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Bankruptcy can be an excellent solution for people who have fallen on hard financial times that they simply cannot recover from. While both Chapter 7 and Chapter 13 bankruptcy are generally considered a last resort when your debts have become unmanageable, the fact is one of these options may be your best hope to deal with unyielding creditors. And as with all matters in the US judiciary system, you can handle your bankruptcy filing pro se (this is Latin for “in person”) - which means you can act as your own attorney. If you’re thinking of doing a DIY (do it yourself) bankruptcy, here are some facts you must read before diving in without the assistance of an attorney…
Fact #1 A Bankruptcy Petition is Lengthy
Unlike small claims court or other minor legal matters that are easier to handle on your own behalf, bankruptcy (either Chapter 7 or Chapter 13) is a voluminous undertaking. A bankruptcy filing includes a petition and a number of supporting schedules. This is a lot of work and can be time consuming and frustrating if you have no legal knowledge to fall back on.
Fact #2 A Bankruptcy Petition Must Be Error Free
You must list all of your assets (that are required to be included by law) and your debts. Leaving an asset or creditor off of your supporting schedules can get you into trouble with the court or can prevent you from getting the full benefits a Chapter 7 or Chapter 13 bankruptcy typically offer. Errors or incomplete information can result in denial of your petition.
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Fact #3 A Bankruptcy Petition Must Be Legally Sound
North Carolina has specific property exemptions that will allow you to keep most of your household assets, your vehicles and your home (under certain circumstances). This is when legal expertise becomes critical with bankruptcy. If you don’t take full advantage of the exemptions provided under the law, you can miss out on some of the relief offered and if you make a mis-step you can be accused of fraud.
Fact #4 A Bankruptcy Misfiled Will Not Give You the Best Results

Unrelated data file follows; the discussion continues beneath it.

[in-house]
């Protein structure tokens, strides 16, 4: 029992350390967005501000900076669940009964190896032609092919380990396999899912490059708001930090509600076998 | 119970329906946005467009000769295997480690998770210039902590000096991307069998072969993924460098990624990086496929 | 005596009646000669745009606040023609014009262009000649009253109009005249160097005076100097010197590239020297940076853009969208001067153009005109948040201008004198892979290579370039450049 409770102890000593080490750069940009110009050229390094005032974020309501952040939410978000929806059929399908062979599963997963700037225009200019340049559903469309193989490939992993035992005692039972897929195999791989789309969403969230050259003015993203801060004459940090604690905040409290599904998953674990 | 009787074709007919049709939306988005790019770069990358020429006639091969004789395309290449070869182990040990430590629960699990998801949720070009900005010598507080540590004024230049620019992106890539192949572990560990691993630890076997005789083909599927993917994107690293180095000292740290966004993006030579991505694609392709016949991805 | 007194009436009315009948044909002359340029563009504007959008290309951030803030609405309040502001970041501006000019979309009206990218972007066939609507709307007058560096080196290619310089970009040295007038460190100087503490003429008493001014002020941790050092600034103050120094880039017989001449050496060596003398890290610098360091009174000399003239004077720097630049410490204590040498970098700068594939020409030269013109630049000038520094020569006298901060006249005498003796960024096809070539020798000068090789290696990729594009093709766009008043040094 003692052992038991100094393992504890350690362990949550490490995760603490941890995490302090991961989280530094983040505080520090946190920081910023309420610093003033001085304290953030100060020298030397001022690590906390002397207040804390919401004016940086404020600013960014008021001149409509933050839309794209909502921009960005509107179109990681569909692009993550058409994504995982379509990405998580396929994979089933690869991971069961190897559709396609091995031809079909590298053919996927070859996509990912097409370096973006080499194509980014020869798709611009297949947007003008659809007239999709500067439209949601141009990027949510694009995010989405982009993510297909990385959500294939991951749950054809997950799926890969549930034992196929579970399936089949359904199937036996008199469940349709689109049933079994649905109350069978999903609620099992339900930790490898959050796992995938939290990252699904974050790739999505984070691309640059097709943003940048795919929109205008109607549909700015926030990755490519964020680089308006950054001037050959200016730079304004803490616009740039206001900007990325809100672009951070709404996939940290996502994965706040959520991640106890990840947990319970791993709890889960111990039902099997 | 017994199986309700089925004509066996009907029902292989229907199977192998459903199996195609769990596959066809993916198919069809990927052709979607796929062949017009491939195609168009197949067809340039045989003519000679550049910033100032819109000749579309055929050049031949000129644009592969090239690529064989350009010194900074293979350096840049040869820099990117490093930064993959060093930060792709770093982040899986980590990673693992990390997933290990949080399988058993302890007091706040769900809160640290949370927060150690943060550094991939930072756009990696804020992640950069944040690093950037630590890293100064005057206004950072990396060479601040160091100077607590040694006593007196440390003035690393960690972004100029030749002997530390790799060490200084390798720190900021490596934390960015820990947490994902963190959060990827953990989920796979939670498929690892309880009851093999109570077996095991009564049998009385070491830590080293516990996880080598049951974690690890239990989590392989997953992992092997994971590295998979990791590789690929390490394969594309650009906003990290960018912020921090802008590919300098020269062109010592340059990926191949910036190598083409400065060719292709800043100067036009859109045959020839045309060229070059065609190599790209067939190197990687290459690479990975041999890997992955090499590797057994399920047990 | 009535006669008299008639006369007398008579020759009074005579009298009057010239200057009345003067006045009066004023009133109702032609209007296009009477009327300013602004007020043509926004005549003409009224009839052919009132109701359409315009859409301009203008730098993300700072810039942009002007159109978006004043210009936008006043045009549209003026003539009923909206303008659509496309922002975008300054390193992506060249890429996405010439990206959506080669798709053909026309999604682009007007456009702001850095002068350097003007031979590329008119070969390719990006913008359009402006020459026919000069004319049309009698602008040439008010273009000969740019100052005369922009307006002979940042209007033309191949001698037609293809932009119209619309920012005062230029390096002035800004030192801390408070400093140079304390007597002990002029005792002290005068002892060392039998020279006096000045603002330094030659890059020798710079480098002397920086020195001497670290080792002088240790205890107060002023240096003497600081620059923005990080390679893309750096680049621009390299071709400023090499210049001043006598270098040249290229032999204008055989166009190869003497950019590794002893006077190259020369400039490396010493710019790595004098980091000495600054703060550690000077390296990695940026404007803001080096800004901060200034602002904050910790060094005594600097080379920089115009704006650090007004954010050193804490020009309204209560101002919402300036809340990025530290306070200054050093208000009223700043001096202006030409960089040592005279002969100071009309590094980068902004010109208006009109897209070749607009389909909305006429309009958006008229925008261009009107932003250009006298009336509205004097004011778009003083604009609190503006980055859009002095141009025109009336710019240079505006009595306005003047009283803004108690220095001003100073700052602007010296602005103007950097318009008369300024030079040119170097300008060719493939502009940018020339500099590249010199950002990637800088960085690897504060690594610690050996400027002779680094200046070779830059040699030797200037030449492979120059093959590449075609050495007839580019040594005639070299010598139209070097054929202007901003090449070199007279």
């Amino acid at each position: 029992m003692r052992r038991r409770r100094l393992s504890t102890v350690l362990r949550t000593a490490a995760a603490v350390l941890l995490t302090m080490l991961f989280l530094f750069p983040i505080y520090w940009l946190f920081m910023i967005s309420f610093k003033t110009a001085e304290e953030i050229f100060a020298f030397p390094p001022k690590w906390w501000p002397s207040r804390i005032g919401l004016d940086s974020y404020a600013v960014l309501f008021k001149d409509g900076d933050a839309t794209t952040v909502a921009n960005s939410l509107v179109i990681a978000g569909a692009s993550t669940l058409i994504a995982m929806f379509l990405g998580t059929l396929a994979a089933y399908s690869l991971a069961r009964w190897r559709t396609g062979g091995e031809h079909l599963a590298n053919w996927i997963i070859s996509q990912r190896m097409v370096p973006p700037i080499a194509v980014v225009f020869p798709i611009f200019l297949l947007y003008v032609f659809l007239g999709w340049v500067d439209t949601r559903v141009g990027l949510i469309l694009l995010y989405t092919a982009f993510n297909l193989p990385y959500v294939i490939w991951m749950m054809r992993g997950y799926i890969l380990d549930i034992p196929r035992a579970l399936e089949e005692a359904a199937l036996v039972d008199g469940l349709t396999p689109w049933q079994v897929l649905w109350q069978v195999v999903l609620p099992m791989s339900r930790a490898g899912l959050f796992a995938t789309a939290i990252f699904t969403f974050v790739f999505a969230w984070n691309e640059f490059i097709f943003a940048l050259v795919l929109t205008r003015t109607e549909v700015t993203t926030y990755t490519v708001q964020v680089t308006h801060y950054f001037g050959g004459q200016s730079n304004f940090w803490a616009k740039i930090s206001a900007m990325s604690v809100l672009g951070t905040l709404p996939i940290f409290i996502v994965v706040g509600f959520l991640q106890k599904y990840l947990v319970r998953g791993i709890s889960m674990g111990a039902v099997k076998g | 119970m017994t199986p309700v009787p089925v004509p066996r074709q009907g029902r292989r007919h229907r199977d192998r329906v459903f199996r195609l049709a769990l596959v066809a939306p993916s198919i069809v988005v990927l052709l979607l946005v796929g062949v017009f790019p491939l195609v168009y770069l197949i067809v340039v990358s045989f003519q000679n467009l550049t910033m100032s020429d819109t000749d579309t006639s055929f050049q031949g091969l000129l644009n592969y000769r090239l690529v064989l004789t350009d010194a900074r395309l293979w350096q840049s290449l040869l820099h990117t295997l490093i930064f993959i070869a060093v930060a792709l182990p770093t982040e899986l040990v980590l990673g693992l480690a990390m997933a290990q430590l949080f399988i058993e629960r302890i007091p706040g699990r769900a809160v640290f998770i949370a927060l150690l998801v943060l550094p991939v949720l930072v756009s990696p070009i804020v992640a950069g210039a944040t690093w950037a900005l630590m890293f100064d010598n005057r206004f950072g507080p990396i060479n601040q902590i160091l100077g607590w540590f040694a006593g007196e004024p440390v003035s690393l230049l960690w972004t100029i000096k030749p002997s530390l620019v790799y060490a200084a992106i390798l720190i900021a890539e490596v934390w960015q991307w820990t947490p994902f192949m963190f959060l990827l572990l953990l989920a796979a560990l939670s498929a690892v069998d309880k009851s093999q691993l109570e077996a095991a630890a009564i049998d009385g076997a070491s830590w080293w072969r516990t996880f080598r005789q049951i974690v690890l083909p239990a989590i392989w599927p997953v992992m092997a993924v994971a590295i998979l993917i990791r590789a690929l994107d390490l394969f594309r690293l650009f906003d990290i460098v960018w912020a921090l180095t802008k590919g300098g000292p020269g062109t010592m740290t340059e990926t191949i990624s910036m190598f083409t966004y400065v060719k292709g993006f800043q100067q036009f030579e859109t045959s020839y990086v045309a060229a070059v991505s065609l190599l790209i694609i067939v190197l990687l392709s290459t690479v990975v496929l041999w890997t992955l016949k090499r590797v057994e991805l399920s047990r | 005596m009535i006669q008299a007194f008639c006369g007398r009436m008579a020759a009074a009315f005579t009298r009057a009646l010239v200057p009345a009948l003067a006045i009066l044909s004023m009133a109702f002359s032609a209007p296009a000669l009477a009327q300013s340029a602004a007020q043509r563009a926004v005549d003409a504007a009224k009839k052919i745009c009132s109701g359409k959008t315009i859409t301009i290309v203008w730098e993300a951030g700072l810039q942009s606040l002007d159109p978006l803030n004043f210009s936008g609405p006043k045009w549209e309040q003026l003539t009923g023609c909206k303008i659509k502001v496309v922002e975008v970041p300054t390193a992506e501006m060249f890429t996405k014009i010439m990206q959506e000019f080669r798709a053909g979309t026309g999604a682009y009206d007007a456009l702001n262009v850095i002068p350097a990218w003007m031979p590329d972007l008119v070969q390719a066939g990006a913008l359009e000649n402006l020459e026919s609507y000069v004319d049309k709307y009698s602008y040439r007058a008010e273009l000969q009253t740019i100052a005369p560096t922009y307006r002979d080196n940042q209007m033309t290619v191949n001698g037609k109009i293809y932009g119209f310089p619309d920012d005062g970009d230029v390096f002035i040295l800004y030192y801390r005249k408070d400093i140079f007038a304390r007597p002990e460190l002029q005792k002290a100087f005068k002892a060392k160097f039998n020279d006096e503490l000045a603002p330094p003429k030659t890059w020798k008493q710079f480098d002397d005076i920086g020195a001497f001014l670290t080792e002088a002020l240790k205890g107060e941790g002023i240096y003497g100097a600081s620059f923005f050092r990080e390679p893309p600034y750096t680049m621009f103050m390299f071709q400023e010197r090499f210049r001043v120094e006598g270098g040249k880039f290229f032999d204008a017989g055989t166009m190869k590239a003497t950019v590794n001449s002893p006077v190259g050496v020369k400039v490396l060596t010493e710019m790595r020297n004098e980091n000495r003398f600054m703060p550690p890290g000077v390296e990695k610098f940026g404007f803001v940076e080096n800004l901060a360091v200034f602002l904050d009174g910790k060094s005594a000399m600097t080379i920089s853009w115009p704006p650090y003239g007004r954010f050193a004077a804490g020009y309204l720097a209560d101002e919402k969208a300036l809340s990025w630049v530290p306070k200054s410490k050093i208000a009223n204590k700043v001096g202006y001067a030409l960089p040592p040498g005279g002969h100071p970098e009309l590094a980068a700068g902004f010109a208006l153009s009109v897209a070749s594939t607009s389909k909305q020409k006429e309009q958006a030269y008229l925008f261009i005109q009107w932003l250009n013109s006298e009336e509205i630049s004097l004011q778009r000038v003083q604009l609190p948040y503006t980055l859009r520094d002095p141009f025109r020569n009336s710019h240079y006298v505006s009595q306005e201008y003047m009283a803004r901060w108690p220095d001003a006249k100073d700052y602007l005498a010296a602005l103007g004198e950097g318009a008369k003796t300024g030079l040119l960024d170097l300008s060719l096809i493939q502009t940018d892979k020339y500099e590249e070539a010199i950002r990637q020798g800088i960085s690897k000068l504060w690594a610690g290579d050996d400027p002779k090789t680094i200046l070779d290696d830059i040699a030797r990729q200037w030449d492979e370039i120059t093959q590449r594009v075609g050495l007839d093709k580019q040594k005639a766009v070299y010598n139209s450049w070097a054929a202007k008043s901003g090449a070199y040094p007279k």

If you go into the bankruptcy process without a legal advocate and without the knowledge required, you may come out of the 341 meeting with creditors at a disadvantage. Without knowing the letter of the law, you won't be able to best protect yourself. And when it comes to dealing with a bankruptcy Trustee, they won’t (and can’t) give you legal advice but will hold you to the same standard they do lawyers.
Fact #5 A Bankruptcy Attorney Fees Are Money Well Spent
You may opt to try and file your North Carolina bankruptcy on your own because you think you can’t afford the attorney fees. In fact, most attorneys offer a payment plan to help you afford a bankruptcy. And once you have a good bankruptcy plan in place (in a Chapter 13) or your unsecured debts relieved (in a Chapter 7) you will be able to afford the costs of the filing and will come out ahead financially in the long run.
There’s a saying about representing yourself in a legal matter: if you act as your own attorney, you have a fool for a client. This is quite apt when it comes to handling a bankruptcy filing. It’s okay to DIY some things – changing your oil, painting your kitchen or assembling furniture – but bankruptcy is one of those areas of specialized knowledge and expertise where you need a professional advocating for you. If you live in North Carolina and are considering filing bankruptcy to get much-needed debt relief, contact the law offices of John T Orcutt so we can show you just how affordable hiring a top notch bankruptcy attorney can be!